Abdullah bin Jada'an - A Second Chance
Arabian Knights - Volume 2

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Kaan Ya Makaan, Fee Qadeem Al-Zamaan…
There was a Place, in Times of Old…

Called Mecca where a young man named Abdullah bin Jada'an had worn out his welcome.

In a place where there were no real laws, Abdullah still managed to gain a reputation for criminal behavior. He always did whatever he liked, never caring who he hurt or what the consequences were. Before long, both his family and his clan had grown weary of smoothing over all the trouble he caused.

In a moment of perfect understanding, Abdullah's clan publicly disavowed any responsibility for his actions, and his family outright disowned him. The beleaguered people of Mecca took advantage of Abdullah's loss of protectors and triumphantly drove him out of town, relieved to finally be ridding themselves of his criminal presence.

Shorn of both home and family, Abdullah didn't know what to do or where to go. He had grown so used to doing as he pleased and having his family and clan deal with the consequences that he now felt completely lost. Alone and hopeless, he decided that the only thing he could do was to commit the ultimate crime: He would kill himself. His mind made up, Abdullah wandered into the ancient mountains that surrounded Mecca, bent on ending his life.

As he climbed higher and higher into the mountains, the sun sank lower and lower in the sky. Just as the as the mountain peaks started to obscure the fiery rays of the sun, Abdullah spied a giant snake lying coiled on the path before him. The serpent's eyes gleamed an evil red and its great fangs were exposed and shining wickedly despite the shade in which it lurked. At first Abdullah was filled with fear, then he decided that the snake was just what he was looking for. Hoping to startle the snake into biting him, Abdullah threw his arms up into the air and leapt forward with a wild cry.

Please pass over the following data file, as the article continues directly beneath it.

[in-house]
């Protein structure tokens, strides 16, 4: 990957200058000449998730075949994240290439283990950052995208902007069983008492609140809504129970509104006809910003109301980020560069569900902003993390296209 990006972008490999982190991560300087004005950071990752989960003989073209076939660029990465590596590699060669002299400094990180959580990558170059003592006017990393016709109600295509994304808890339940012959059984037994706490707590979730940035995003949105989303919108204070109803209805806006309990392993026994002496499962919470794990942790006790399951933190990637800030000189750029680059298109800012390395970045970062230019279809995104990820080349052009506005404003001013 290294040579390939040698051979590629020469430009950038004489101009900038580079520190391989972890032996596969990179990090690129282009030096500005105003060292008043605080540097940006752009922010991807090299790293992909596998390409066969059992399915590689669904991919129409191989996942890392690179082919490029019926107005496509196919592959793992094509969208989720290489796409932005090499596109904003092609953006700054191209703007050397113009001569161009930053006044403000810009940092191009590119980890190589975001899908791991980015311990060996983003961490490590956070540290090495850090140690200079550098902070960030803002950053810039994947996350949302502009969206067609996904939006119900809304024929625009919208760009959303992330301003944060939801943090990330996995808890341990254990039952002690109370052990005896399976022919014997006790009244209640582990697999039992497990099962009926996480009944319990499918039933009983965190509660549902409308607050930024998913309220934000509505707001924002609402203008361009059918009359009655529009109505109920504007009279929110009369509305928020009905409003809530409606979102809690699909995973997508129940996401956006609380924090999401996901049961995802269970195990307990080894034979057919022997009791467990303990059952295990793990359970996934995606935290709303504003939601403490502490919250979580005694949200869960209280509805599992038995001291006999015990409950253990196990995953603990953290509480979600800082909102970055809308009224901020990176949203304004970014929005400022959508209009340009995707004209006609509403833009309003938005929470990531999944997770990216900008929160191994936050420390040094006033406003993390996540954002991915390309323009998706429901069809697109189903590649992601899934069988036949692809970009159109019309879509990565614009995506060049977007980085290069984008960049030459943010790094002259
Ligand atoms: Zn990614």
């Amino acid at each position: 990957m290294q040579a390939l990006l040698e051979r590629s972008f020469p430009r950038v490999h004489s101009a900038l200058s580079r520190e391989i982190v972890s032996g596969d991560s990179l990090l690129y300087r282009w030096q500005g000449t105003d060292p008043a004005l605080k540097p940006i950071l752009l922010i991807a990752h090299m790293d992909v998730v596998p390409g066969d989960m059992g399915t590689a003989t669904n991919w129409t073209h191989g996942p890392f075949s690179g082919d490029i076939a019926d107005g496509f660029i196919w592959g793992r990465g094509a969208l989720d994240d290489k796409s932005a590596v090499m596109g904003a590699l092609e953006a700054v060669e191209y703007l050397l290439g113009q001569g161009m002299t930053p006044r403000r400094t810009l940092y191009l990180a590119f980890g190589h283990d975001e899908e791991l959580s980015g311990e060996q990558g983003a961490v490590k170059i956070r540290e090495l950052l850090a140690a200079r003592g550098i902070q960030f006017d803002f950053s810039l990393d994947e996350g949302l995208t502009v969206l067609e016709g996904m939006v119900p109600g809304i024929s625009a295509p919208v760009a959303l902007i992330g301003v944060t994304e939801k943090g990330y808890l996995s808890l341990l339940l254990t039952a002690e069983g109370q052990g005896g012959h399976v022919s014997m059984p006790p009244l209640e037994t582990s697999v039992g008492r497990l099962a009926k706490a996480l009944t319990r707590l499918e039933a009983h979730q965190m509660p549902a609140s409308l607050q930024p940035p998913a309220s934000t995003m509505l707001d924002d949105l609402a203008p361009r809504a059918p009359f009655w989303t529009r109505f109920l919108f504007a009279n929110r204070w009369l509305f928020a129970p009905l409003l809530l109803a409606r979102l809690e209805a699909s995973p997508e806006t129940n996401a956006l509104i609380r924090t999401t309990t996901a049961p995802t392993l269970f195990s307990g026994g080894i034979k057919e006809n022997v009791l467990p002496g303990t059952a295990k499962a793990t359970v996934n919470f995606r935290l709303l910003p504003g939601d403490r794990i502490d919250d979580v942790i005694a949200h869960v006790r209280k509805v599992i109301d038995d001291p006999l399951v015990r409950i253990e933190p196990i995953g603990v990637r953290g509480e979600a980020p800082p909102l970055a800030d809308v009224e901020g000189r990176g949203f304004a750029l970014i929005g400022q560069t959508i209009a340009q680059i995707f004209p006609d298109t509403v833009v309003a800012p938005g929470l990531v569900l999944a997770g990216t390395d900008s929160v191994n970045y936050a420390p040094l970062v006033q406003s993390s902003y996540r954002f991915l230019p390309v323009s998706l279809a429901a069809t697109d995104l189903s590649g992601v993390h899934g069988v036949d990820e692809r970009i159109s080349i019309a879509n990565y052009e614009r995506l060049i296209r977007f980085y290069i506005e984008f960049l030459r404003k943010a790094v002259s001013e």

The snake didn't react. It didn't seem at all impressed with Abdullah's wild leap or his threatening voice. It moved not at all as Abdullah leapt at it again and again, shouting insults and wordless cries. Finally, Abdullah stood mutely and stared down at the inexplicably still form of the snake. He approached it slowly and leaned forward to get a closer look.

Just as he stooped down close to the still form, the sinking sun sent a bright burst of light over the winding mountain paths. Bathed in sunshine, Abdullah stood transfixed as he realized that what he beheld was no living snake at all. It was a perfectly detailed statue made of pure gold with bright red rubies for eyes.

A quick look around revealed that the snake was lying near the mouth of a deep crevasse leading into the heart of the mountain. With a fearful shudder incongruous to someone who so recently tried to end his own life, Abdullah squeezed into the crevasse and slipped into the dark heart of the mountain.

Inside, Abdullah found a cave containing the tombs of the famous kings of the tribe of Jurhum surrounded by the treasures and possessions that each king had sought to take with him into the afterlife. Awed by the tomb and its priceless contents Abdullah spent quite some time examining one item after another until the deepening gloom alerted him to the imminent sunset. Abdullah haphazardly snatched up what gold he could then quickly exited the tomb.

Once he was outside again, Abdullah took several deep breaths while he looked around. The sun had set and the moon was softly illuminating the road to Mecca, tempting and calling Abdullah home. With the gold he had found, Abdullah thought, perhaps he could return to Mecca and make amends to those he had wronged. If his family and tribe would only give him a second chance, he would live a good and blameless life, and prove to them that he could mend his ways. Dreaming of the new life he was determined to build, Abdullah carefully made his way down out of the mountains.

Upon his return, the people of Mecca were surprised by Abdullah's sudden change in fortune, but it was Abdullah's sudden change of character that was the real surprise. The man who was once a criminal, in every sense of the word, had transformed into an honorable man who generously threw lavish banquets for all the people of Mecca. In later, leaner years, Abdullah's banquets were the only thing that stood between half of Mecca and starvation.

Though it took time - a lot of time - the people of Mecca, and more importantly Abdullah's family and clan, finally acknowledged the sincerity of Abdullah's repentance and his wish to do better. As time passed and there was no sign of the old Abdullah, it became easier for everyone to forget the wrongs of the past and give Abdullah the second chance he so desperately desired.

Humbly, Abdullah accepted his much coveted second chance and worked hard to be worthy of it. Decades later, when Abdullah passed away after a long and virtuous life, he had become one of Mecca's most upstanding and best loved citizens.

*Written by © 2012. Care to read or leave Comments?

Notes:
  1. Names, Translations and Aliases:
    • Abdullah bin Jada'an: عبدالله بن جدعان بن عمرو بن كعب بن سعد بن تيم بن مرة.

Sources:
  1. Al-Dimishqi, A. (2009 AD, 1430 H). البداية و النهاية [The Beginning and the End]. Beirut: Al-Maktaba Al-Assrya Publishing and Distributing. Volume I. Book 2. Page 114-115.

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